• New leisure centres: Heat pumps and solar panels have been installed in Reading’s two new leisure centres, in partnership with Greenwich Leisure Ltd. These will result in an 80% reduction in the carbon emission rate of Rivermead and a 57% reduction at Palmer Park, compared to the original designs.
  • Bennet Road depot: High voltage EV charging infrastructure has been installed for the growing fleet of electric vehicles. Six electric refuse collection vehicles are now in service and seven more are on order.
  • Schools: Electricity usage at schools has reduced due to Council works to upgrade lighting, a major programme of solar panel installations, use of more efficient equipment and other energy efficiency improvements.
  • Reduced emissions from waste: New figures show a 68% reduction in emissions from waste since 2015/16, largely as a result of achieving significant reductions in waste going to landfill.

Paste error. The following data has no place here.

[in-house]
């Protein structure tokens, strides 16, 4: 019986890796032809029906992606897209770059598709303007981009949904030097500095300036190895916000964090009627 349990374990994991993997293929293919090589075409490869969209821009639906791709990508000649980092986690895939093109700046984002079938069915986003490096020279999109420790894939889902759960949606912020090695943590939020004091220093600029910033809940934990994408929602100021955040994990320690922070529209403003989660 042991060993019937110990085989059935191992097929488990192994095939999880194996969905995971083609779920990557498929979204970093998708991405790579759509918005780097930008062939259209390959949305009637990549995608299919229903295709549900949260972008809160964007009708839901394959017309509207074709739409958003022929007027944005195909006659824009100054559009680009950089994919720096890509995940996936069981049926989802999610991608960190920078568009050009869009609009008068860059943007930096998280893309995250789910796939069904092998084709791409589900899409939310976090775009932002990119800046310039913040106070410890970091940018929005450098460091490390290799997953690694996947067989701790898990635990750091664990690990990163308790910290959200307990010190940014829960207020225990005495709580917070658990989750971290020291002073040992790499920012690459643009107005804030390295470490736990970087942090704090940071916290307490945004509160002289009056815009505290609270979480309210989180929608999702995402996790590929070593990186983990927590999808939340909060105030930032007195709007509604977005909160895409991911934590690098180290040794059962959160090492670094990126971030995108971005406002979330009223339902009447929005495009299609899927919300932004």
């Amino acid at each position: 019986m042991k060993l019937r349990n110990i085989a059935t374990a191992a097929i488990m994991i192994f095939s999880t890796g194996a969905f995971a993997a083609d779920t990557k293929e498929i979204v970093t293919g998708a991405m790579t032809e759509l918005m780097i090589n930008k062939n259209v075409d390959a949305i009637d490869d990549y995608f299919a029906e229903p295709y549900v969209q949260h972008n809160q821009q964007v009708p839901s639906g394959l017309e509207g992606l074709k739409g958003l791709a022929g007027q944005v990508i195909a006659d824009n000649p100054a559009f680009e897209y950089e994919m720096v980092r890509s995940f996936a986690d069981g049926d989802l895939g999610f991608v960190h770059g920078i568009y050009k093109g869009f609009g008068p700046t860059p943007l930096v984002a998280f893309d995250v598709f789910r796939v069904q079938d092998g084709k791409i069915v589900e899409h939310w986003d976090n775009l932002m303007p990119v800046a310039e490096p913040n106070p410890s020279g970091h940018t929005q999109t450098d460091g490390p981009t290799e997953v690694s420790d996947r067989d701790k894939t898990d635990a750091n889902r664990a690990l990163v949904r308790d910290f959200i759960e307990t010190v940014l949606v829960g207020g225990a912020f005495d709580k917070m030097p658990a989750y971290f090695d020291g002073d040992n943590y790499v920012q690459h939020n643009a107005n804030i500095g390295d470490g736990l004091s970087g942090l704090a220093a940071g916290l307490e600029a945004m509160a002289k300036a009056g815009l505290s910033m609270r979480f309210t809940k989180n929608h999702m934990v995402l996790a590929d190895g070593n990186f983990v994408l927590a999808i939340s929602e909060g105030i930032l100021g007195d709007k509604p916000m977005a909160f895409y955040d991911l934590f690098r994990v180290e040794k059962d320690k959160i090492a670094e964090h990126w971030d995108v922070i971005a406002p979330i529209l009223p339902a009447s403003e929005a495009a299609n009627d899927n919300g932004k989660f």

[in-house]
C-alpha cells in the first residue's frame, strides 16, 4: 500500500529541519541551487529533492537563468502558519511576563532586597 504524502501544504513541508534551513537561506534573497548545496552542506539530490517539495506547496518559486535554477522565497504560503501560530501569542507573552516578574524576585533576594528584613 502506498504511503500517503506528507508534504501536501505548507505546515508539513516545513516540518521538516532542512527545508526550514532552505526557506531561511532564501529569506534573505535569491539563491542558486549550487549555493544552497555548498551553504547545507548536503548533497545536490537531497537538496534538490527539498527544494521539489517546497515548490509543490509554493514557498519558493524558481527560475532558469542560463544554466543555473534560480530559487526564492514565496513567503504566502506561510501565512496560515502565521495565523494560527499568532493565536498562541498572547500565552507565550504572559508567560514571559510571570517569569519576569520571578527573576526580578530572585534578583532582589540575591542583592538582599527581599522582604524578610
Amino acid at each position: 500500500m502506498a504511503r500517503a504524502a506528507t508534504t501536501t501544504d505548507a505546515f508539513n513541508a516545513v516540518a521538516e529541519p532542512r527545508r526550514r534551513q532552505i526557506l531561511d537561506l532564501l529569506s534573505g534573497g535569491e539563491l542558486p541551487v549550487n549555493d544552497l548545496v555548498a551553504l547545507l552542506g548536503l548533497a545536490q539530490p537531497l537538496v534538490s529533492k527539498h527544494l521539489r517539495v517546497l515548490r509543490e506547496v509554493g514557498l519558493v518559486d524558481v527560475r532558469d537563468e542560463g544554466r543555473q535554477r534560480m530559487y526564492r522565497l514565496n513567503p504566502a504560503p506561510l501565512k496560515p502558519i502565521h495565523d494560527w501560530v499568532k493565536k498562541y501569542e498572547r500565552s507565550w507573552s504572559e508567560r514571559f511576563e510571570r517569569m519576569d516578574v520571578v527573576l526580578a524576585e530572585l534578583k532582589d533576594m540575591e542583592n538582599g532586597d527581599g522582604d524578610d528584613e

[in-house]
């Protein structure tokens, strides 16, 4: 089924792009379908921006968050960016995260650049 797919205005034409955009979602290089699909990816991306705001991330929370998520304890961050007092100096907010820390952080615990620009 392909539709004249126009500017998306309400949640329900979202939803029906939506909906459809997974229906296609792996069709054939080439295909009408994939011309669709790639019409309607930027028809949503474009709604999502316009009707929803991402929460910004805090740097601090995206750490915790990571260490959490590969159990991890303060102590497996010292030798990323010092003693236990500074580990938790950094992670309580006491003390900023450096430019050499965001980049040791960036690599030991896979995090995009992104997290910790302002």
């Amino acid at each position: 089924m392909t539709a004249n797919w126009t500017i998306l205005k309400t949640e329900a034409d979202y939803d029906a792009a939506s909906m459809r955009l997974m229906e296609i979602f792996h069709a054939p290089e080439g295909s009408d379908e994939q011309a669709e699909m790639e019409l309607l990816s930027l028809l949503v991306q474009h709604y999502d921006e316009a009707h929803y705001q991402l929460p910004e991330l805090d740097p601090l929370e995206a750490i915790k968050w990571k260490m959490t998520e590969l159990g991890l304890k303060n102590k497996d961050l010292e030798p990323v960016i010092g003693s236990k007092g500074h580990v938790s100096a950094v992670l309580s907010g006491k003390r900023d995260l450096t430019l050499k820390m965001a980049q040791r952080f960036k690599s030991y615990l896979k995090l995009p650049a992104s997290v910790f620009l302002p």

The Council remains on track to reach its target of an 85% cut in carbon emissions by 2025 with major decarbonisation initiatives coming online at the Civic Offices and the Hexagon in the next two years. But it remains an ambitious target requiring sustained commitment and innovation while local authority budgets continue to be under extreme pressure.

Also, it should be remembered that the Council’s direct emissions only account for 1.5% of Reading’s overall carbon footprint, illustrating the need for action by a wide range of partners.

Cllr John Ennis, Lead Councillor for Climate Strategy and Transport, said:

“The figures in these annual reports show how committed we are in Reading to tackling the climate emergency.